Young worshippers at Erez Baptist Church in Duncanville, Texas, gather for a midweek music service. The congregation, less than a year old, consists almost entirely of Hispanic immigrants and their children. Tom Gjelten/NPR hide caption

toggle caption
Tom Gjelten/NPR

Some Christian Leaders Say Deportations Would Jeopardize Their Churches

  • Download
  • <iframe src="https://www.npr.org/player/embed/585398237/585540651" width="100%" height="290" frameborder="0" scrolling="no" title="NPR embedded audio player">
  • Transcript

A U.S. Border Patrol agent questions a man in Nogales, Ariz., seen through a hole in a metal fence marking the border between the U.S. and Mexico, in 2007. Guillermo Arias/Associated Press hide caption

toggle caption
Guillermo Arias/Associated Press

Plenty of food shops in London have sections catering to American immigrants. The busiest times converge around three American holidays: Independence Day, Thanksgiving and Christmas. Christine Ro/NPR hide caption

toggle caption
Christine Ro/NPR
Geoff Hing and Katie Park/NPR

There's An Immigration Gap In How Latinos Perceive Discrimination

  • Download
  • <iframe src="https://www.npr.org/player/embed/561876519/562234006" width="100%" height="290" frameborder="0" scrolling="no" title="NPR embedded audio player">
  • Transcript

President Donald J. Trump (C) delivers his first address to a joint session of the U.S. Congress as U.S. Vice President Mike Pence (L) and Speaker of the House Paul Ryan (R) listen on February 28, 2017, in the House chamber of the U.S. Capitol in Washington, D.C. Jim Lo Scalzo - Pool/Getty Images hide caption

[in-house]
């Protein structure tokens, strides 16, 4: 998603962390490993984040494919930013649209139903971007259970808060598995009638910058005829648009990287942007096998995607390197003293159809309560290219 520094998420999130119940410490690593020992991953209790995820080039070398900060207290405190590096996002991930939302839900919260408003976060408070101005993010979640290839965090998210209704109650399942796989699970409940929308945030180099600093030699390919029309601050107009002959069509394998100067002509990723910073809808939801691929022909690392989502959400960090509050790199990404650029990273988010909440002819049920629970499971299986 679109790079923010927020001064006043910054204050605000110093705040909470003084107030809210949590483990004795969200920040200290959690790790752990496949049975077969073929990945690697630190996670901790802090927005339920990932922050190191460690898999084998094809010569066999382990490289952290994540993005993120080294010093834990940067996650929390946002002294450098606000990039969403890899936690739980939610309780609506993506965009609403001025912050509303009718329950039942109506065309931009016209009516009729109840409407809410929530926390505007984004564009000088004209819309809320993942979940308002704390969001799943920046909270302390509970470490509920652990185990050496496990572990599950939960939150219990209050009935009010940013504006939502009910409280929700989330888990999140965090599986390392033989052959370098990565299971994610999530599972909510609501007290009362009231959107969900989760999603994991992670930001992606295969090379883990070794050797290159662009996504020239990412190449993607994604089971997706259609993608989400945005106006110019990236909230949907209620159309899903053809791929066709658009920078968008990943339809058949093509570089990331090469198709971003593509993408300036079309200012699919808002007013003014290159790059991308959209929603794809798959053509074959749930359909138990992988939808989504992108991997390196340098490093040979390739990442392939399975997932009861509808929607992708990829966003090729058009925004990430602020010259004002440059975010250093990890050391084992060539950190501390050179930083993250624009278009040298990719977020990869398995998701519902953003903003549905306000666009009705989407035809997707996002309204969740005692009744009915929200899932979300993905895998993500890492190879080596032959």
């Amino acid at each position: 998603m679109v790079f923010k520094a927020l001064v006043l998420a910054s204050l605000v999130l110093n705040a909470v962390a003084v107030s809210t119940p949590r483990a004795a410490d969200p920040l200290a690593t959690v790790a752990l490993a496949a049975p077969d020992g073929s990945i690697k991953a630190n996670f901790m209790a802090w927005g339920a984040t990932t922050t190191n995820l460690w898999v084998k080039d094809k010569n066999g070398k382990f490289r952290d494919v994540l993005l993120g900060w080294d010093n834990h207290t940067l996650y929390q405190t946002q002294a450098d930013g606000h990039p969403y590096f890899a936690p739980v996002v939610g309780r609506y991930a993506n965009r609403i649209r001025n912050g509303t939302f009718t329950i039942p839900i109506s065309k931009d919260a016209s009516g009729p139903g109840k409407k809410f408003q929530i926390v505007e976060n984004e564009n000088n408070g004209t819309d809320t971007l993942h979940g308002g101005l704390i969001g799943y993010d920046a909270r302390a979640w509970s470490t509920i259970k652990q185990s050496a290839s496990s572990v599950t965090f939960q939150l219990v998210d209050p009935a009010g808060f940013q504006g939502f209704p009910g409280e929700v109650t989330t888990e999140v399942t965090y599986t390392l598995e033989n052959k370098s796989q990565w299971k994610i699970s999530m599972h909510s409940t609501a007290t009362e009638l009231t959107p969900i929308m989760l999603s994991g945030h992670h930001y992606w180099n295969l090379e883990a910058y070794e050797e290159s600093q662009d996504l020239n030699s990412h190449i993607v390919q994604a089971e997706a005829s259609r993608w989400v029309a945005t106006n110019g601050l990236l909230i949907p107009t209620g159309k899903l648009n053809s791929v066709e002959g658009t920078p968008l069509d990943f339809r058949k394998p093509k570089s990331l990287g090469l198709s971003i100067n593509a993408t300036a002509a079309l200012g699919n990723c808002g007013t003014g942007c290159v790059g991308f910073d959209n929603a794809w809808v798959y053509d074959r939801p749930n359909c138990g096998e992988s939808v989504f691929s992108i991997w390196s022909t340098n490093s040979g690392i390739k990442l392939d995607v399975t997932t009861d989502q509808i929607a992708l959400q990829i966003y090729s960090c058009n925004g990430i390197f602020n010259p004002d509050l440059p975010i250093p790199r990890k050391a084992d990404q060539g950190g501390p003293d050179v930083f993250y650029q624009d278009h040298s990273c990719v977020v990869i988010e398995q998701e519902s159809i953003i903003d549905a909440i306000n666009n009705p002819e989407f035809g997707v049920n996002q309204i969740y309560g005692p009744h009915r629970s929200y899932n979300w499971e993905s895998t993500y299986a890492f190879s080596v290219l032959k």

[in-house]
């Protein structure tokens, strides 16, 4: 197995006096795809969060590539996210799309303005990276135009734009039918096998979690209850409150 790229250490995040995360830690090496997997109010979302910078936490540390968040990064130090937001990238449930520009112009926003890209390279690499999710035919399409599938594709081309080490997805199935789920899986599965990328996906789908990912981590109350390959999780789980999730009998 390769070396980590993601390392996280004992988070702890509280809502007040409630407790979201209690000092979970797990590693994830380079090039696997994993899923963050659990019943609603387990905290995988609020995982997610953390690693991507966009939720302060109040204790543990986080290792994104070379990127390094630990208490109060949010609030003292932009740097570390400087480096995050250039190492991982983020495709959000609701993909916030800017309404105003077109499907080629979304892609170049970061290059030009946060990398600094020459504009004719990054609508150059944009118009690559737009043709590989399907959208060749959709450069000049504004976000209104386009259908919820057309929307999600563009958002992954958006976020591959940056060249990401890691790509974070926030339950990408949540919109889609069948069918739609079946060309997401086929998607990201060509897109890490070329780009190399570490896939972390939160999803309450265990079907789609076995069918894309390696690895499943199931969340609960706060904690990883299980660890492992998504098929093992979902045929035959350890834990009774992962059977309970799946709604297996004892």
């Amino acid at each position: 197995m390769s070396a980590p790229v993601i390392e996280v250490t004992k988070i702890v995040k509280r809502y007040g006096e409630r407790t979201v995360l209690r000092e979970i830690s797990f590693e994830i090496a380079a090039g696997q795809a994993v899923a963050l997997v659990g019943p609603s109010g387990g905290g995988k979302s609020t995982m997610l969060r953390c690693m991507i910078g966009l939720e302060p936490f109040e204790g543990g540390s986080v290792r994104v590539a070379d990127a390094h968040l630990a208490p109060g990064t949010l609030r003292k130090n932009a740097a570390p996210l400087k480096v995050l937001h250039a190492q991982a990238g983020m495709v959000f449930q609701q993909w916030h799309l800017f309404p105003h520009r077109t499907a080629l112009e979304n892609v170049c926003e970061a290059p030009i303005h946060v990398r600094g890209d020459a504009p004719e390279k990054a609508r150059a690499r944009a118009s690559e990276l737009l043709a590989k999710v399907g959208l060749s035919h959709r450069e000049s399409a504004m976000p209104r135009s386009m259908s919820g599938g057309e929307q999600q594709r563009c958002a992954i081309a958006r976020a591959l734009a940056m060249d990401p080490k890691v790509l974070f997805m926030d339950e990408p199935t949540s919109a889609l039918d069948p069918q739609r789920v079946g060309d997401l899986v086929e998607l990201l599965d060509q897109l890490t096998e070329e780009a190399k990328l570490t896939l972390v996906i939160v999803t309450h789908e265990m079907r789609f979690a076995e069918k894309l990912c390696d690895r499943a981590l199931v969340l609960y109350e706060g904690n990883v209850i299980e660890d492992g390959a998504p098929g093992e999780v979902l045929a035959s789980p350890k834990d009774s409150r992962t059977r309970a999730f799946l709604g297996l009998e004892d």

toggle caption
Jim Lo Scalzo - Pool/Getty Images

Workers' gear hangs inside Lobster Trap's facility in Steuben, Maine. Hansi Lo Wang/NPR hide caption

toggle caption
Hansi Lo Wang/NPR

Maine's Immigrants Boost Workforce Of Whitest, Oldest State In U.S.

  • Download
  • <iframe src="https://www.npr.org/player/embed/524536237/524936087" width="100%" height="290" frameborder="0" scrolling="no" title="NPR embedded audio player">
  • Transcript

Hit-and-run accidents in California decreased by as much as 10 percent after the state passed a law in 2013 granting driver's licenses to unauthorized immigrants, say researchers at Stanford University. David McNew/Getty Images hide caption

toggle caption
David McNew/Getty Images

French clubs like this one have become de facto support groups for African immigrants in Lewiston, Maine. Susan Sharon/MPBN hide caption

toggle caption
Susan Sharon/MPBN

In Maine, A Common Language Connects French Canadians, African Immigrants

  • Download
  • <iframe src="https://www.npr.org/player/embed/521648929/521693442" width="100%" height="290" frameborder="0" scrolling="no" title="NPR embedded audio player">
  • Transcript

An El Salvadoran child is interviewed by a U.S. Border Patrol agent after crossing the Rio Grande from Mexico into the U.S. to seek asylum on Apr. 14, 2016, in Roma, Texas. John Moore/Getty Images hide caption

toggle caption
John Moore/Getty Images

In Their Search For Asylum, Central Americans Find The U.S. Is Closing Its Doors

  • Download
  • <iframe src="https://www.npr.org/player/embed/519662321/519954303" width="100%" height="290" frameborder="0" scrolling="no" title="NPR embedded audio player">
  • Transcript